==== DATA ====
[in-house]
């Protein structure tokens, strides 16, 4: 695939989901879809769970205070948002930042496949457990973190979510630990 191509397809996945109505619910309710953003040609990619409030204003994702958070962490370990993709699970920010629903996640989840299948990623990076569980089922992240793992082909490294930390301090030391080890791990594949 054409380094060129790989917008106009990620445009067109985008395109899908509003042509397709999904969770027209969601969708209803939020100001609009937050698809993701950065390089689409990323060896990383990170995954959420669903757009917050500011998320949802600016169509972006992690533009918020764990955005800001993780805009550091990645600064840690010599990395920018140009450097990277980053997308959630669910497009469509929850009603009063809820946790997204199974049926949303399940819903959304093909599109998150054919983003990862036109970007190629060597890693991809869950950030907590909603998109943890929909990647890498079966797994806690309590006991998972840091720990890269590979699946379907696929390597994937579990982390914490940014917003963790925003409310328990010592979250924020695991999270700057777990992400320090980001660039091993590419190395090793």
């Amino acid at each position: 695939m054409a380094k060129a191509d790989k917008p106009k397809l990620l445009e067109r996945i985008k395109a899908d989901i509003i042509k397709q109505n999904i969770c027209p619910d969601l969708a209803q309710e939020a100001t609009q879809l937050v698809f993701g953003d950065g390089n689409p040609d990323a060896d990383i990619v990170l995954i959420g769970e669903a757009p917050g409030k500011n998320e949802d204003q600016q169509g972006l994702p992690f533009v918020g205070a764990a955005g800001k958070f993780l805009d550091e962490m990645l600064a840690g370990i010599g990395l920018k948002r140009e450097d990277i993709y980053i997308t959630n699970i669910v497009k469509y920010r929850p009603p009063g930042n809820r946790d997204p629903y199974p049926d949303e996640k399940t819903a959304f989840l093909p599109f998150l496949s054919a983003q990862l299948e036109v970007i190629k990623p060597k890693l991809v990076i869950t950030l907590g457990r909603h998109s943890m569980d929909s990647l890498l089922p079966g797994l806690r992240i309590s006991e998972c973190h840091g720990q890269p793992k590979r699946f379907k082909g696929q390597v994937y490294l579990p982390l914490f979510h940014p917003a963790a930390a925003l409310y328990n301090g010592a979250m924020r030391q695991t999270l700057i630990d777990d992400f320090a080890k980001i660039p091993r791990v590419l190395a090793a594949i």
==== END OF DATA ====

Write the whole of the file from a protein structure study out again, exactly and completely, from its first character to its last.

[in-house]
């Protein structure tokens, strides 16, 4: 695939989901879809769970205070948002930042496949457990973190979510630990 191509397809996945109505619910309710953003040609990619409030204003994702958070962490370990993709699970920010629903996640989840299948990623990076569980089922992240793992082909490294930390301090030391080890791990594949 054409380094060129790989917008106009990620445009067109985008395109899908509003042509397709999904969770027209969601969708209803939020100001609009937050698809993701950065390089689409990323060896990383990170995954959420669903757009917050500011998320949802600016169509972006992690533009918020764990955005800001993780805009550091990645600064840690010599990395920018140009450097990277980053997308959630669910497009469509929850009603009063809820946790997204199974049926949303399940819903959304093909599109998150054919983003990862036109970007190629060597890693991809869950950030907590909603998109943890929909990647890498079966797994806690309590006991998972840091720990890269590979699946379907696929390597994937579990982390914490940014917003963790925003409310328990010592979250924020695991999270700057777990992400320090980001660039091993590419190395090793």
């Amino acid at each position: 695939m054409a380094k060129a191509d790989k917008p106009k397809l990620l445009e067109r996945i985008k395109a899908d989901i509003i042509k397709q109505n999904i969770c027209p619910d969601l969708a209803q309710e939020a100001t609009q879809l937050v698809f993701g953003d950065g390089n689409p040609d990323a060896d990383i990619v990170l995954i959420g769970e669903a757009p917050g409030k500011n998320e949802d204003q600016q169509g972006l994702p992690f533009v918020g205070a764990a955005g800001k958070f993780l805009d550091e962490m990645l600064a840690g370990i010599g990395l920018k948002r140009e450097d990277i993709y980053i997308t959630n699970i669910v497009k469509y920010r929850p009603p009063g930042n809820r946790d997204p629903y199974p049926d949303e996640k399940t819903a959304f989840l093909p599109f998150l496949s054919a983003q990862l299948e036109v970007i190629k990623p060597k890693l991809v990076i869950t950030l907590g457990r909603h998109s943890m569980d929909s990647l890498l089922p079966g797994l806690r992240i309590s006991e998972c973190h840091g720990q890269p793992k590979r699946f379907k082909g696929q390597v994937y490294l579990p982390l914490f979510h940014p917003a963790a930390a925003l409310y328990n301090g010592a979250m924020r030391q695991t999270l700057i630990d777990d992400f320090a080890k980001i660039p091993r791990v590419l190395a090793a594949i």